RIT’s Center for International Business Invites Local Executives on Tour of China
May 11, 2004
by Paul Stella
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China remains a vast frontier for western companies looking to expand their global influence. A new program at Rochester Institute of Technology invites local business leaders to explore the potential for their companies firsthand.
“Competing with and within China,” sponsored by the Center for International Business and Economic Growth in RIT’s College of Business, is geared toward top-level managers. These business leaders are invited to take part in a two-week tour of China—including visits to state owned enterprises (SOEs) and western-based companies in Shanghai and Chengdu.
The program, which opens with a two-day workshop on the RIT campus, explores relevant international business issues emphasizing the China perspective.
“Participants will return from the experience with a better understanding of the competitive threats that exists there, as well as the major opportunities,” says David Reid, director of RIT’s Center for International Business. “The key for them is to factor that into their visions for their own companies.”
Reid, whose research focuses on the strategies of international companies doing business in Asia Pacific, has conducted personal interviews with executives from dozens of western-based companies in China. He indicates many firms that enter China are unable to compete there because managers fail to perform adequate analysis of the market.
Raymond Ruby, president of Ruby-Gordon Furniture, is more concerned about how competition from China is impacting the domestic market. About half of his furniture inventory is now manufactured overseas. Ruby, who will be among the local executives taking part in the program, hopes to gain valuable insights that he can share with fellow retailers.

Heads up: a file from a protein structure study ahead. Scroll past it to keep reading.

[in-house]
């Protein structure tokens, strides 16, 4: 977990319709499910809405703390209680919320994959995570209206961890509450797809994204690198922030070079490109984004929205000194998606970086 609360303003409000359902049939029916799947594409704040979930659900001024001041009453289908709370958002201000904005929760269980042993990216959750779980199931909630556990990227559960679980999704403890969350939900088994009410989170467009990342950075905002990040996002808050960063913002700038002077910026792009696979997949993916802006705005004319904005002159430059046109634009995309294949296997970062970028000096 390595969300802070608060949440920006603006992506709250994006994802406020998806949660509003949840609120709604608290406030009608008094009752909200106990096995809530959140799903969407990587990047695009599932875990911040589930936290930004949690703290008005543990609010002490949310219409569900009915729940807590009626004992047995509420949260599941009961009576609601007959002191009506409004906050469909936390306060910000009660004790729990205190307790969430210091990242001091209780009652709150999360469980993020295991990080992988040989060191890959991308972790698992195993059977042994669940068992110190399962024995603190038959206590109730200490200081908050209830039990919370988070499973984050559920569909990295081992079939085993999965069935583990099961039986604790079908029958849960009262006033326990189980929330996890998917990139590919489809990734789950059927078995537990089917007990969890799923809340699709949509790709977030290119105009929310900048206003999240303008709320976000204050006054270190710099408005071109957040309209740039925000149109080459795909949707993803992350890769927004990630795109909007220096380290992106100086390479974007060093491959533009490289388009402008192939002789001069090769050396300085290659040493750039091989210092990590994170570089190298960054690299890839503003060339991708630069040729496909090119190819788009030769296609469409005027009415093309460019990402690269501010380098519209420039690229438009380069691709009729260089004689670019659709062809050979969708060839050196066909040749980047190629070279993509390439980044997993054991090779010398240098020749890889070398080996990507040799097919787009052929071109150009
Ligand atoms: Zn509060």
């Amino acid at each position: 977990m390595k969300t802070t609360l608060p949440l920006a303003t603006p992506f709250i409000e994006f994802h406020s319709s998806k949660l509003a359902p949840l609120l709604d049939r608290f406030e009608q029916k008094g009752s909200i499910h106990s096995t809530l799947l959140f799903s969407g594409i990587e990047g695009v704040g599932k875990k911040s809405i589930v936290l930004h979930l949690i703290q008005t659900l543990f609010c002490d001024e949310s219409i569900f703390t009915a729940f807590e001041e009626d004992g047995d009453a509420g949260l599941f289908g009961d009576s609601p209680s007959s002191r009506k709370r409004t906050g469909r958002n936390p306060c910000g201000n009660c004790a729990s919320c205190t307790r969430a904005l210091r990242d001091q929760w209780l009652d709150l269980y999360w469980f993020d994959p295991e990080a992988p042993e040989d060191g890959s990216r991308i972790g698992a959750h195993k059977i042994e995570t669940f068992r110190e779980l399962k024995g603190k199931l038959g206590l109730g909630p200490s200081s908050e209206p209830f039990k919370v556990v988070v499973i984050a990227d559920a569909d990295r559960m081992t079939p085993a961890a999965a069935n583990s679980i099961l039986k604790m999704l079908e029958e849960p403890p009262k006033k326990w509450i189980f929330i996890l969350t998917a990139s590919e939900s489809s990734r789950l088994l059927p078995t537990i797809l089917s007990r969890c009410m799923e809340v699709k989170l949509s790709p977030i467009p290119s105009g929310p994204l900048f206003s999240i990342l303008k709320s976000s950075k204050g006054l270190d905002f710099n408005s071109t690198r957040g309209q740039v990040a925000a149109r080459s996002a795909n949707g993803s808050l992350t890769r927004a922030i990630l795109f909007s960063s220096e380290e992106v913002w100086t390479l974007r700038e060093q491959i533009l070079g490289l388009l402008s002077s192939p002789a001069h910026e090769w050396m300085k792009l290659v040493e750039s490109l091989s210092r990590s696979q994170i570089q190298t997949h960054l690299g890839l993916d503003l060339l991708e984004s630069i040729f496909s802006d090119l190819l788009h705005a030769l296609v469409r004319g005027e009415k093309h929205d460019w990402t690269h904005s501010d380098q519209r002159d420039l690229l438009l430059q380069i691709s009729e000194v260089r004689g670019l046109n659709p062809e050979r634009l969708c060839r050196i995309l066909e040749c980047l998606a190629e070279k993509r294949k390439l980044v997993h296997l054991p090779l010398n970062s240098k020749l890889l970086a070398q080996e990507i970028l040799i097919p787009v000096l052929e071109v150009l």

“We need to figure out very quickly how we’re going to source our production in the future,” states Ruby. “Either we start paying closer attention to how logistics are being managed over there or we risk becoming irrelevant.”
The workshops for “Competing with and within China” will take place in August, and travel to China is scheduled for the first two weeks of September. While overseas, participants will meet with top-level executives from Corning China, Corning International, Kodak China, McKinsey, Siemens China, Unilever China, and the European Chamber of Commerce. There will also be an opportunity to meet with representatives from China’s government.
The program is open to 20 senior executives from companies across western New York. Details will be shared during several information sessions. The free and open forums are 3:30–5:30 p.m. on May 19, 20 and 26 at the Country Club of Rochester.
To learn more on “Competing with and within China” or to register for one of the open information sessions, contact Angelo Fuino at 585-475-7431 or firstname.lastname@example.org.